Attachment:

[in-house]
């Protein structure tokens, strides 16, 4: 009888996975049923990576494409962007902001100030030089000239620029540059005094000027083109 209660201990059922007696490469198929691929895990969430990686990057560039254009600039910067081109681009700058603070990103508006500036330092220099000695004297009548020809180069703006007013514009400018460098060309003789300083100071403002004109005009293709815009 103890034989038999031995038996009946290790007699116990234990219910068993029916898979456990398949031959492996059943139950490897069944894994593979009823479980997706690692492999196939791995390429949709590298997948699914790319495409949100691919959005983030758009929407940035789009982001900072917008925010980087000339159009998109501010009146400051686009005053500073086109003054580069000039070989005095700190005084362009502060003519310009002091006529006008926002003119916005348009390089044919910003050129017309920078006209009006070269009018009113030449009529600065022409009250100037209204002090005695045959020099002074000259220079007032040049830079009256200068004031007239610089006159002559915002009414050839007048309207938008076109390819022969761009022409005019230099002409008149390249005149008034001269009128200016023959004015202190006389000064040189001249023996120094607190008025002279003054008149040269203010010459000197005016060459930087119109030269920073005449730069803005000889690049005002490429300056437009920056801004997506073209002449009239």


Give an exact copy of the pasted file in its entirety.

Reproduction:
[in-house]
């Protein structure tokens, strides 16, 4: 009888996975049923990576494409962007902001100030030089000239620029540059005094000027083109 209660201990059922007696490469198929691929895990969430990686990057560039254009600039910067081109681009700058603070990103508006500036330092220099000695004297009548020809180069703006007013514009400018460098060309003789300083100071403002004109005009293709815009 103890034989038999031995038996009946290790007699116990234990219910068993029916898979456990398949031959492996059943139950490897069944894994593979009823479980997706690692492999196939791995390429949709590298997948699914790319495409949100691919959005983030758009929407940035789009982001900072917008925010980087000339159009998109501010009146400051686009005053500073086109003054580069000039070989005095700190005084362009502060003519310009002091006529006008926002003119916005348009390089044919910003050129017309920078006209009006070269009018009113030449009529600065022409009250100037209204002090005695045959020099002074000259220079007032040049830079009256200068004031007239610089006159002559915002009414050839007048309207938008076109390819022969761009022409005019230099002409008149390249005149008034001269009128200016023959004015202190006389000064040189001249023996120094607190008025002279003054008149040269203010010459000197005016060459930087119109030269920073005449730069803005000889690049005002490429300056437009920056801004997506073209002449009239």